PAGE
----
He’s one of the most consistent champions in the UFC. In an era of super fights and weight-class jumping, Tyron Woodley seems like the type of fighter that would command respect.
But that didn’t stop his boss, UFC president Dana White, from saying the welterweight champion was full of it during an interview.
White said: “[Woodley] is full of sh*t. That fight was never made, you couldn’t be more wrong, he couldn’t be more full of sh*t, and its absolutely not true. It’s so not true that our lawyer hit him up today and said he needs to stop saying these kind of things, because it’s absolutely not true.”
The fight White is referring to was a rumored bout between Woodley and Nate Diaz, which the champ said was likelier than most people thought when he returned from injury.
Woodley didn’t take too kindly to those words, saying he only meant the fight was a possibility and never explicitly stating the agreement had been signed. He said the statement made him seem like a liar, and was harsh, especially considering Woodley is a champion.
He has a point – if a titleholder couldn’t command respect from his boss in the world’s premiere MMA organization, it could dissuade new fighters from joining the roster to chase the title.
Woodley was also critical of how fighters with poor sportsmanship who talked trash and made obscene gestures seemed to make more money and receive better treatment.
Even Diaz said the Woodley fight was his best option, but White never mentioned those comments when he responded to Woodley. Woodley says he wants an opponent with a big name next. The promotion, however, seems to want a bout between Woodley and Rafael dos Anjos (RDA), who is coming off a victory over the former welterweight champion Robbie Lawler.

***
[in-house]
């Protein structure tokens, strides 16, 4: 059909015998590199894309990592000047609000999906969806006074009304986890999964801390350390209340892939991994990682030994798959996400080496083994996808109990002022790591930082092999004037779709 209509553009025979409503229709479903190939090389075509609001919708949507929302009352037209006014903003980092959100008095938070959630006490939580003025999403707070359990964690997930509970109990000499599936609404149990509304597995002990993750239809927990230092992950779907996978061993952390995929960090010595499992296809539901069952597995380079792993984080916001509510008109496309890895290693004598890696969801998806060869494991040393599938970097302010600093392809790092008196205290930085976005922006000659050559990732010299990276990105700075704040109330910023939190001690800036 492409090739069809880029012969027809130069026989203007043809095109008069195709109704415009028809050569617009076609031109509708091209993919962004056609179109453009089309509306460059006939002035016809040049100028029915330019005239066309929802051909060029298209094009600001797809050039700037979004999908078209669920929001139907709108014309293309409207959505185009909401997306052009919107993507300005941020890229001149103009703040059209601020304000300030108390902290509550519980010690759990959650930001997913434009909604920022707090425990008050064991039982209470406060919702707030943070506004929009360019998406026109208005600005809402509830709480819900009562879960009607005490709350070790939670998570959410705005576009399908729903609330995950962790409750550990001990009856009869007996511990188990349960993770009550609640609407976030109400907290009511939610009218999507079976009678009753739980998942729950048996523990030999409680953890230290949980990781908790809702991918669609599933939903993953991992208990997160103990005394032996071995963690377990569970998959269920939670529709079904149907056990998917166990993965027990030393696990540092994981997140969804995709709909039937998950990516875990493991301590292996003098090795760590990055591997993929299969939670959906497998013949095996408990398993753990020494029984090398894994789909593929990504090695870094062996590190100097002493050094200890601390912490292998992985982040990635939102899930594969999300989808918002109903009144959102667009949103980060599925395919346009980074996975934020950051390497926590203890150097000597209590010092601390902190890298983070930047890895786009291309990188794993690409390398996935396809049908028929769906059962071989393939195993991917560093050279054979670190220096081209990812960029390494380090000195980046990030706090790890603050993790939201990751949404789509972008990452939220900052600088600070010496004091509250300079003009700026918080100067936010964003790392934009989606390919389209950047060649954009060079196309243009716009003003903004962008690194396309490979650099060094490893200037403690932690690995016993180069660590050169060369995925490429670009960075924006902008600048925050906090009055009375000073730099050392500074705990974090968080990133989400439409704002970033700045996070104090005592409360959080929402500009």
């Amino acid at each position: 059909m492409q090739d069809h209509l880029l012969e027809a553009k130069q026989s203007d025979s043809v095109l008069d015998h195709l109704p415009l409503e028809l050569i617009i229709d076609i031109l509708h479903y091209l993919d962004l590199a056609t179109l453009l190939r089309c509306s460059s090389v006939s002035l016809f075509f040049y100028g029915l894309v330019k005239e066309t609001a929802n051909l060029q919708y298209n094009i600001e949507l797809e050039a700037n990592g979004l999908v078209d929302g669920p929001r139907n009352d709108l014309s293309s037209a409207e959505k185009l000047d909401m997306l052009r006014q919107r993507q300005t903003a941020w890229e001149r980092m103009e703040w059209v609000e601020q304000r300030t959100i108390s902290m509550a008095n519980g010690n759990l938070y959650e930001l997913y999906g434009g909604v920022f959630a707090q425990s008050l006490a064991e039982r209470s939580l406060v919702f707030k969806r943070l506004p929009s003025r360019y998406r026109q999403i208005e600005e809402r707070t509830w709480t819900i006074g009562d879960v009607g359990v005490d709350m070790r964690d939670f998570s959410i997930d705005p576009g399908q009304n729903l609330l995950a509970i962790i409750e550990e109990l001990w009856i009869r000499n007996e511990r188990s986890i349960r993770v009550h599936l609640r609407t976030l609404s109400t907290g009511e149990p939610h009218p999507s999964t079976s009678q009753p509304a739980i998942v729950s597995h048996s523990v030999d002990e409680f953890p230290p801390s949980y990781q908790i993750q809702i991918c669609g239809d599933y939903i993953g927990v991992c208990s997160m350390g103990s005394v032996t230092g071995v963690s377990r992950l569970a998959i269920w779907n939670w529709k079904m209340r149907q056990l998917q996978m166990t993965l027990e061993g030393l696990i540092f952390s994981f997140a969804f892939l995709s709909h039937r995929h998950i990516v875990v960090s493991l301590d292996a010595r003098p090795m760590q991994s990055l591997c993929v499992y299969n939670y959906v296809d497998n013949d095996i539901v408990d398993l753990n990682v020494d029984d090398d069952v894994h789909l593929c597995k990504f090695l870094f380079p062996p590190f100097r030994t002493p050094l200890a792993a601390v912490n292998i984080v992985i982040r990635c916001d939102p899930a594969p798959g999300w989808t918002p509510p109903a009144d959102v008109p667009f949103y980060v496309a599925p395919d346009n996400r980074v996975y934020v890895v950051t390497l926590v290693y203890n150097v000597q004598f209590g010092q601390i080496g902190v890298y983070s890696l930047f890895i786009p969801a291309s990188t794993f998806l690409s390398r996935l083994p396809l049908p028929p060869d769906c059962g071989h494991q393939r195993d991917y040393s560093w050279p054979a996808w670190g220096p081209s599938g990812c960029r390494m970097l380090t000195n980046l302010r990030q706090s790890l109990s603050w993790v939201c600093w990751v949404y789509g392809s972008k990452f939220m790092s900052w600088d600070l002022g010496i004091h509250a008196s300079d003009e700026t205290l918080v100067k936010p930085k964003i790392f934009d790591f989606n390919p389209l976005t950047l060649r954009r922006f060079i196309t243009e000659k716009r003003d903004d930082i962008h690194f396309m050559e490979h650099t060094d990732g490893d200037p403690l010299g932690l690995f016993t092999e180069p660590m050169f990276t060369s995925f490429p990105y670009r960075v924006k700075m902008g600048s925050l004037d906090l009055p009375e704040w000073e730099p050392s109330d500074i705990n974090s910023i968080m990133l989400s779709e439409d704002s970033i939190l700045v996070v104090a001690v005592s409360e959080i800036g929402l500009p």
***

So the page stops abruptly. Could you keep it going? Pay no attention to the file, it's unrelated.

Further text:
Despite not having the biggest name, RDA is a tough fighter. He’s already won the lightweight title previously, meaning he could become just the fifth man in history to win UFC titles in two different weight classes should he defeat Woodley. Woodley said he hadn’t been offered the fight yet but would accept it.
Woodley’s case for a big-name fight is valid. He cited the UFC’s history of handing out title shots and putting together fights in situations that didn’t make the most sense from a rankings perspective. Nick Diaz got a shot at Georges St.-Pierre’s welterweight title when he was coming off a loss. St.-Pierre himself came off a four-year layoff and got a title fight in his middleweight debut.
Woodley is 18-3-1 in his pro MMA career, last coming off a decision win over Demian Maia at UFC 214. After winning the title from Lawler at UFC 201, Woodley retained it after fighting Stephen Thompson to a draw, then successfully defended in a rematch, winning by majority decision.
With champions jumping weight classes and even jumping sports in search of marquee fights, Woodley may be right that he’s getting unfair treatment for trying to follow the trend the UFC has set.